The default x- (and y-) axes scales are scale_x_continuous and scale_y_continuous, but other options include scale_x_sqrt and scale_x_reverse.

Each of these scale functions has many options including changing the limits, the breaks, etc. For example in the plot below, we manipulate the x-axis by providing arguments to our scale function of choice.

ggplot(gapminder_2007, aes(x = gdpPercap, y = lifeExp, color = continent, size = pop)) +
  geom_point(alpha = 0.5) +
  # clean the x-axis breaks
  scale_x_log10(breaks = c(1, 10, 100, 1000, 10000),
                limits = c(1, 120000))

Notice that we changed the name of the x-axis in the plot using the name argument. This could also be done using the labs function. As an example, below we add a title and change the name of the y-axis and legends using the labs function.

ggplot(gapminder_2007, aes(x = gdpPercap, y = lifeExp, color = continent, size = pop)) +
  # add scatter points
  geom_point(alpha = 0.5) +
  # log-scale the x-axis
  scale_x_log10() +
  # change labels
  labs(title = "GDP versus life expectancy in 2007",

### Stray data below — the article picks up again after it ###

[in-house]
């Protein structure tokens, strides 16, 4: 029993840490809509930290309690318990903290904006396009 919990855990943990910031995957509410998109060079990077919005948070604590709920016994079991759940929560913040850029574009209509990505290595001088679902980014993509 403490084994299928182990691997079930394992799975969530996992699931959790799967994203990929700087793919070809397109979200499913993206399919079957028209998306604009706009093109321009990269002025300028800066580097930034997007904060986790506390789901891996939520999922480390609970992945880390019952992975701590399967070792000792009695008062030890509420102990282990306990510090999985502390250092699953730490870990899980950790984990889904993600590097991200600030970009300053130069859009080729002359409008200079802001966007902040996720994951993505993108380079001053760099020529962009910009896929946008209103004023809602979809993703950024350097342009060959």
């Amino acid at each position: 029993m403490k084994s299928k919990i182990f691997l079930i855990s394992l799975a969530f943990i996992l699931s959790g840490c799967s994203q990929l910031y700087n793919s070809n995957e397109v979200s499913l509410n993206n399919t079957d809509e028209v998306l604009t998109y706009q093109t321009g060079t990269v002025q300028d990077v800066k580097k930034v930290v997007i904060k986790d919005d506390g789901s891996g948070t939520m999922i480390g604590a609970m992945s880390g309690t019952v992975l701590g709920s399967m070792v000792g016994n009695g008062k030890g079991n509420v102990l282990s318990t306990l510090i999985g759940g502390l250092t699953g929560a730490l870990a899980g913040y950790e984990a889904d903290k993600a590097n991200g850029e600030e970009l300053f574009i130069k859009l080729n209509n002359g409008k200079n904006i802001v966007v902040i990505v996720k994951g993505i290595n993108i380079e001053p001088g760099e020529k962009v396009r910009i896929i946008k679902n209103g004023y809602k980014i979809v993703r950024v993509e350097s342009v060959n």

x = "GDP per capita (log scale)",
       y = "Life expectancy",
       size = "Popoulation",
       color = "Continent")

We could also manipulate the scale of the size variable. Below, we expand the range of sizes and clean up the variable name. Since the variable we provided for size is a continuous variable (pop) we use the scale_size_continuous argument.

ggplot(gapminder_2007, aes(x = gdpPercap, y = lifeExp, color = continent, size = pop)) +
  # add scatter points
  geom_point(alpha = 0.5) +
  # log-scale the x-axis
  scale_x_log10() +
  # change labels
  labs(title = "GDP versus life expectancy in 2007",
       x = "GDP per capita (log scale)",
       y = "Life expectancy",
       size = "Popoulation (millions)",
       color = "Continent") +
  # change the size scale
  scale_size(range = c(0.1, 10),
             breaks = 1000000 * c(250, 500, 750, 1000, 1250),
             labels = c("250", "500", "750", "1000", "1250")) 

Scales also exist for other aesthetic features such as fill, color, alpha, etc.

Faceting

Sometimes we want to be able to make multiple plots of the same thing across different categories. This can be achieved with minimal repetition using faceting.